Italian Regional Food: the South
Italian Regional Specialties: The South
From the Pizza of Naples to the countless types of dried and fresh pasta, the food of the south is the soul of Italy and it counts for a great part of the history of Italian cuisine. Here, you will find rich and spicy tomato sauces and the almost exclusive use of olive oil in cooking. In fact, some of the best olive oil comes from these regions, but very little of it is exported. The south is home to citrus fruits, fields of durum wheat for pasta, olive groves and vineyards. The sea is used to its fullest extent, with all manner of seafood enjoyed, from tuna to anchovies, from clams to sea urchins.
Italian food would not be the same without Campania's spaghetti topped with pommarola, the famous tomato sauce. Campania is also the birthplace of modern pizza, as the world's first Pizzeria (still in business) started on the streets of Naples. The volcanic soils of Campania grow some of the best produce in Italy, including San Marzano tomatoes, peaches, grapes, apricots, figs, oranges and lemons. Campania's most famous cheese is the Mozzarella di Bufala, made from the milk of local water buffaloes. Other popular cheeses include sheep's milk Pecorino, Scamorza, Ricotta (both cow and buffalo versions), and Mascarpone. Parmigiano Reggiano has also found its way into the recipes of Campania, with meat and vegetable dishes served alla Parmigiana. Seafood is a staple of Campania's coastline, with fish fried in olive oil a favorite of Naples, while other specialties make use of local octopus, cuttlefish, squid, clams and mussels.
The standout wines of Campania include the reds Taurasi and Vesuvio and the white Lacryma Christi and Greco di Tufo.
Food from Pozzuoli, Naples. Seafood farfalle and mozzarella stuffed with ham and vegetables.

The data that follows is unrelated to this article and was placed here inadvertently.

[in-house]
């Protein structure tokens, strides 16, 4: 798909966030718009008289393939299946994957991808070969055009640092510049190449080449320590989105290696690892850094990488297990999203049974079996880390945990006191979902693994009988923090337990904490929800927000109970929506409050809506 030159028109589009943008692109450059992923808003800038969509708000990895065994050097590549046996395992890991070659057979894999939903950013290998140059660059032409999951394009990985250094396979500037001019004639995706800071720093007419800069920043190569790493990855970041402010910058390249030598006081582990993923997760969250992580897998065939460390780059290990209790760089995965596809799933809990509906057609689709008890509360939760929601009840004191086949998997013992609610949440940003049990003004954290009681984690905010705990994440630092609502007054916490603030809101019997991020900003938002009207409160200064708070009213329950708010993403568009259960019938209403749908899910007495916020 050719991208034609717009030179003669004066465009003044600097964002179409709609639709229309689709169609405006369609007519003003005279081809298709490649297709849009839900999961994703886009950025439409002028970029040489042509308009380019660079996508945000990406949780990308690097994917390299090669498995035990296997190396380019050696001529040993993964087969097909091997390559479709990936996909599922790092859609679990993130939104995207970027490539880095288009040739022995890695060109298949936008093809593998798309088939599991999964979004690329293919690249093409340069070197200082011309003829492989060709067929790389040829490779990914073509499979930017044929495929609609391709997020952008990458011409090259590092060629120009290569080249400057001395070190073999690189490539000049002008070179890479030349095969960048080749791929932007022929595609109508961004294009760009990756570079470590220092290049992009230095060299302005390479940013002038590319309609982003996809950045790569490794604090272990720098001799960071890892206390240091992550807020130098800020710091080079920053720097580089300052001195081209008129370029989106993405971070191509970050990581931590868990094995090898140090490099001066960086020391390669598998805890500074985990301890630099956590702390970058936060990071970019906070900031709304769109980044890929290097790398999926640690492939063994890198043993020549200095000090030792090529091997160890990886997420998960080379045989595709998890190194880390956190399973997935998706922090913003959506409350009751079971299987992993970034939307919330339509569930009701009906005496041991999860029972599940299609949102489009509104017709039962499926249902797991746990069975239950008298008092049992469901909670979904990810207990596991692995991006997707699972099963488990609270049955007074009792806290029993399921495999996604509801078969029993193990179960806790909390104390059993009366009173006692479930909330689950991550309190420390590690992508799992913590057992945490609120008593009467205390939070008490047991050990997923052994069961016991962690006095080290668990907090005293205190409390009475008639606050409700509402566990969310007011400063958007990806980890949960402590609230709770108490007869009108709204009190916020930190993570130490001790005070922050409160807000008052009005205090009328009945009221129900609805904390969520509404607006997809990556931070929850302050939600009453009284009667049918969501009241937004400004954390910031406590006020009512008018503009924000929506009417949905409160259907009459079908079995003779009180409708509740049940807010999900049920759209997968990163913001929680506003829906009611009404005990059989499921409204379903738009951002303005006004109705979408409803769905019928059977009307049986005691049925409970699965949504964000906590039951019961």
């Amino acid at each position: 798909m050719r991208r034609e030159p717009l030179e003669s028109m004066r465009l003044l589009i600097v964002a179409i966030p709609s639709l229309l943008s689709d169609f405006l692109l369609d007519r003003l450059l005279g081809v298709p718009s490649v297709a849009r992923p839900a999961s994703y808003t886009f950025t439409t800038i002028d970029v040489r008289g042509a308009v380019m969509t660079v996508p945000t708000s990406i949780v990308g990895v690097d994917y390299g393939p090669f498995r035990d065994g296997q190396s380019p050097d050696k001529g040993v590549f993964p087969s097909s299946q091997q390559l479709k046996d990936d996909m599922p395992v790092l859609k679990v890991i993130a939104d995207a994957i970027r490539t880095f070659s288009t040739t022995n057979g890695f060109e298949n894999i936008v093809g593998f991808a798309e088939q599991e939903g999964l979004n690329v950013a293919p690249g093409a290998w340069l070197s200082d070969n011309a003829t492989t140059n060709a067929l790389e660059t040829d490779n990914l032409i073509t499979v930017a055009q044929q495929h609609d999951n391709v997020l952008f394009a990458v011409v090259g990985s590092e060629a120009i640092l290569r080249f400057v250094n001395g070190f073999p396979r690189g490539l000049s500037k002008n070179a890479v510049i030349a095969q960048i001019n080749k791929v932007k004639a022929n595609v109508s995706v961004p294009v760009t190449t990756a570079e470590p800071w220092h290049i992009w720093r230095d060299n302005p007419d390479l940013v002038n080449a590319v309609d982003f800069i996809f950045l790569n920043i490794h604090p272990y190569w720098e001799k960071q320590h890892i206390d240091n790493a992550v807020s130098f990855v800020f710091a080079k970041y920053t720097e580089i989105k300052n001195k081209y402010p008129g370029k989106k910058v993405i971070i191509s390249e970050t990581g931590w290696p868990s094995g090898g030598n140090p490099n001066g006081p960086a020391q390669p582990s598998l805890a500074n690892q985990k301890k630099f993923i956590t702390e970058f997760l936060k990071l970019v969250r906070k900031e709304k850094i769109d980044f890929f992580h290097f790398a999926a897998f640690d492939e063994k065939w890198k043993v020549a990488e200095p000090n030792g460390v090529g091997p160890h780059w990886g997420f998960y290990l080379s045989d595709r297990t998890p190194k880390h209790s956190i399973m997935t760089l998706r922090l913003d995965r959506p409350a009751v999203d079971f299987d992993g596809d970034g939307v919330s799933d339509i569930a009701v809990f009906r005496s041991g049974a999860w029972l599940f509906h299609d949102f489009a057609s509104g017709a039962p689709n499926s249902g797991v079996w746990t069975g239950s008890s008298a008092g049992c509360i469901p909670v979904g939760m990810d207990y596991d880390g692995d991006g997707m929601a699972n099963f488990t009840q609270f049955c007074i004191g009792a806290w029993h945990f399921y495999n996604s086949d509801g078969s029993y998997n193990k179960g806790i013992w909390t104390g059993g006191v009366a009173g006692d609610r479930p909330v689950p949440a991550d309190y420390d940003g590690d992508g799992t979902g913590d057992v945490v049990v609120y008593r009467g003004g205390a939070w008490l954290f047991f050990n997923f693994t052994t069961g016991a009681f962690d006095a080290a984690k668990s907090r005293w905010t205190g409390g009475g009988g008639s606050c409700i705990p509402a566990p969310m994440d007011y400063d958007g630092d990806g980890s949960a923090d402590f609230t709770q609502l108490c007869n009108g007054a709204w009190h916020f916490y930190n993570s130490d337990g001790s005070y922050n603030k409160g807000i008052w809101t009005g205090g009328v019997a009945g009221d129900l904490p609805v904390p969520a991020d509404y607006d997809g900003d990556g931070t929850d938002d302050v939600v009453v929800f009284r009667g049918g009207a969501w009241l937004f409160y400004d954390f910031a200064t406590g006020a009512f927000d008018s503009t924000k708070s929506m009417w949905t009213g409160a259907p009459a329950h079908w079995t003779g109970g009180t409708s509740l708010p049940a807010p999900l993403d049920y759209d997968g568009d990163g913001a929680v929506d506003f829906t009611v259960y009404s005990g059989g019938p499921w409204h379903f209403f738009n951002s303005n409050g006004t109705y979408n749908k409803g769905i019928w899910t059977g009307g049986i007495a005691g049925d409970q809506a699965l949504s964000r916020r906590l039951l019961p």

Puglia, Basilicata, and Calabria
The meat of choice in these Southern Italian regions is either lamb or kid and can be roasted, baked or grilled on skewers. Calabria is home to Capretto Ripieno al Forno, a roast kid stuffed with herbs. Pork is popular for local salame, with rabbit and beef also being appreciated. The Catanzaro area is home to Nduja, a soft spicy salami that can be spread on bread. Caciocavallo, Canestrato, Ricotta and Mozzarella are the most popular cheeses in these southern regions. Along the coast, seafood plays a major role in the diet, with favorites including mussels, oysters, octopus, red mullet and swordfish. Vegetables include fava beans, artichokes, chicory and various greens including rucola ("rocket"). Eggplants, peppers, lampasciuoli (a bitter type of onion), cauliflower, olives and olive oil are all southern staples. Regional pastas include orecchiette and bucatini, both served with tomato sauce or with olive oil, garlic and cauliflower.
Apulia is home to moderately priced wines such as the reds Castel del Monte, Primitivo and Salice Salentino.
The island is rich in fruit, with lemons, blood oranges, tangerines, olives, almonds, and prickly pears in abundance. Caponata is an antipasto made with eggplant, olives, capers and celery. Ceci, or chickpeas, have played an important role in Sicilian history and are well represented in the local diet. Panella is a thin paste made of crushed ceci and served fried, and maccu is a creamy soup made from the same bean. Pasta is an everday staple, and is often served with a rich spicy tomato sauce. Sicily also loves its seafood with popular dishes including grilled swordfish or snapper, finocchio con le sarde (fennel with sardines) and seppia (cuttlefish) served in its own black sauce with pasta. The best known Sicilian meat dish is vitello al Marsala (veal marsala) and is just one of many regional meat specialties that can also involve lamb, kid or rabbit.
The best-known wine is Marsala which is dark and strong, but Malvasia and the white wines of Etna and Lipari are also delicious.
Sardinia's bread is an excellent antipasto and really good with Sardinian sausages and sweet green olives. Spicy fish soups called burrida and cassola, along with
Wines include the red Cannonau and Monica di Cagliari, with the best known Sardinian white being Vernaccia di Oristano.
By Justin Demetri & Paolo Nascimbeni